Recipes: Get in a pickle with these summery homemade vinegars
PUBLISHED: 11:10 16 June 2015
Frances Bissell tries her hand at making raspberry vinegar and sweet and sour pickled fish.
One of my favourite kitchen occupations at this time of year is to refresh my acetaia - rather a grand term for my collection of bottles of home-made flavoured vinegars – and to make new ones. Herbs, fruit, spices and edible flowers can all be turned into unusual, subtly-flavoured and exotic condiments quite unlike anything you will find on supermarket shelves.
I have bottles of fennel flower, sage, lavender and chilli vinegars and at the moment am making elderflower vinegar. Over the course of the year, the level goes down as I use the vinegar. So now I take each bottle and carefully decant the remaining vinegar and herbs or flowers through a muslin-lined sieve into a jug. In a clean bottle I replace, for example, fresh elderflowers. I then add the vinegar remaining from the previous year, and top up with new vinegar. Thus the vinegar goes through something like the Spanish solera system, the old vinegar ‘educating’ the new vinegar, and fresh ingredients adding their flavour. The only vinegar to which I do not add fresh ingredients is the chilli vinegar; it is quite hot enough after one year, and needs no addition.
White wine vinegar works best, allowing the herbs or flowers to show through. Naturally, the vinegar does darken over the year. At the beginning of the season, it is clear and elegant, as can be seen in the photo of the wild garlic flower vinegar, a new one for me this year. Next to it is raspberry vinegar in the making, of which I always have a bottle on hand.
Fragrant vinegars also enhance today’s recipe for pickled fish, which can be made, if you do not have the ones suggested, with tarragon vinegar, or balsamic vinegar, sherry vinegar or cider vinegar.
Raspberry Vinegar (Makes 500ml)
250 g raspberries
250 g granulated sugar
500 ml white wine vinegar
Mash the fruit in a bowl with the sugar, then pour on the wine vinegar. Stir well, then cover with cling film and leave to stand for four days; stir occasionally. Line a fine sieve with damp muslin, place it over a non-reactive saucepan. Strain the vinegar into the pan. Boil for 10 minutes. Pour the vinegar through a funnel, into hot, sterilised bottles and seal tightly. When cool, label and store in a cool, dark place.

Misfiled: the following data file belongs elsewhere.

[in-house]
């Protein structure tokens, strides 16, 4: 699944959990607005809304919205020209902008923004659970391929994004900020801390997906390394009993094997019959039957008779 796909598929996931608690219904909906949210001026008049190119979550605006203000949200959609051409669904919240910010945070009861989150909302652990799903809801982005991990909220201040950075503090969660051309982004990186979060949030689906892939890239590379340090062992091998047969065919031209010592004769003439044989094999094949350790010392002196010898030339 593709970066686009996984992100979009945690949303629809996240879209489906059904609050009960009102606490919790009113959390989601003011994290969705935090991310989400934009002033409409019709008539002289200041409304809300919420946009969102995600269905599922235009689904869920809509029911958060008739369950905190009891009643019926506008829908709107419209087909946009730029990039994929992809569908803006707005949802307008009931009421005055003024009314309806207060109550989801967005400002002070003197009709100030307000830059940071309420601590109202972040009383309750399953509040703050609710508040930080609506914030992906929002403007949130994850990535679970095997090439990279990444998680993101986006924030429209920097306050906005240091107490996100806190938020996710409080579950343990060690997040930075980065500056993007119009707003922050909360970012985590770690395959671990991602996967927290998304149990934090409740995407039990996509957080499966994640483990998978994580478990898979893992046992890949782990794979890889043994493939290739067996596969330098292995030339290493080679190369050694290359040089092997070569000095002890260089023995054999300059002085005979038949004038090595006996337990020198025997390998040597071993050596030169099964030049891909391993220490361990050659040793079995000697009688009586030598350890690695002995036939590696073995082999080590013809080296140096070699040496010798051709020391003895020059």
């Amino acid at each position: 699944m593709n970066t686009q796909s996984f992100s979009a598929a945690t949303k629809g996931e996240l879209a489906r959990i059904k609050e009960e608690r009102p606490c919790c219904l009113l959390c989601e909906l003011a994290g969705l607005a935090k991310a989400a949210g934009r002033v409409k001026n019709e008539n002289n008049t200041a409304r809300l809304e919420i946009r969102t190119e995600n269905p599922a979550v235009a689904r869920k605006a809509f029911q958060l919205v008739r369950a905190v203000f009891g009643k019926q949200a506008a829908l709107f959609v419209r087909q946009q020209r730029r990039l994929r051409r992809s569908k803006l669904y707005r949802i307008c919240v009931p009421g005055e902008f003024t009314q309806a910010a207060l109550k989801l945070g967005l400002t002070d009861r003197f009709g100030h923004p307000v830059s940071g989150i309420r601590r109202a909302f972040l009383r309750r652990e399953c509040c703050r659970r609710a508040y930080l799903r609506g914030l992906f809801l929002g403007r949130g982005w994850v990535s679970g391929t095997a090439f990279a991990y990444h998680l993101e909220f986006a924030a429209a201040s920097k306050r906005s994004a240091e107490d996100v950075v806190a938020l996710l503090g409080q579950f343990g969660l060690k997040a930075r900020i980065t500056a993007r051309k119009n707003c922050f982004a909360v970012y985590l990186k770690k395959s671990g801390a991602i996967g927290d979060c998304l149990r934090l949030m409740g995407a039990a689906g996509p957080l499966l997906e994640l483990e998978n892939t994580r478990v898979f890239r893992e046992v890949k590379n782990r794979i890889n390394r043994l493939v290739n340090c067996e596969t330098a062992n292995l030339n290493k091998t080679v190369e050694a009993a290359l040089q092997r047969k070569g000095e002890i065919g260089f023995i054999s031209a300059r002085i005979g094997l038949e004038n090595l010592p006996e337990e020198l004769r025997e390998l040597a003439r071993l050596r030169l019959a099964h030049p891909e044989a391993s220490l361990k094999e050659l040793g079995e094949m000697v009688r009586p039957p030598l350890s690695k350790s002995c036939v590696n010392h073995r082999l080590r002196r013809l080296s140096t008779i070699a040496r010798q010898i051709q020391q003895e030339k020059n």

Cook’s notes: that is the standard recommendation about storage, but of course, the vinegar looks so pretty you will want to keep it somewhere it can be admired. And you will probably want to make double quantities so that you can give some as presents. Strawberries, black currants, blackberries and other soft fruits can be used to make fruit vinegar in the same way.
Sweet and sour pickled fish
3 mackerel, filleted; each fillet cut in half on the oblique
4 tablespoons flour
Extra virgin olive oil
3 large mild onions, peeled and thinly sliced
125 ml elderflower or raspberry vinegar
75 ml dry white wine
3 bay leaves
3 or 4 heads of elderflowers
Seasoning to taste – sea salt, freshly ground black pepper and sugar
3 or 4 tablespoons pine nuts – lightly toasted
3 or 4 tablespoons raisins – soaked in white wine for a few hours
Dip the fish fillets in flour, shaking off the excess, and fry them gently in a little oil until just cooked. Remove with a slotted spoon and drain on paper towels. Discard the oil and wipe out the frying pan. In some fresh oil, gently fry the onions until completely soft, but not browned or caramelised in any way, as this is a pale dish. Add the vinegar, wine, bay leaves, elderflowers and bring the boil. Add seasoning as you think fit, bearing in mind that this is a sweet and sour dish, then add the pine nuts and raisins. Put a layer of onion mixture in a glass or other non-porous dish, then a layer of mackerel, more onions and so on until you have used up the ingredients, making sure you have onions on top. Cover with cling film, refrigerate and allow a couple of days for the flavour to develop. These will keep for a week in the pickle. Allow to come to room temperature before serving.
Cook’s note: other oily fish can be used in this recipe; salmon works well.
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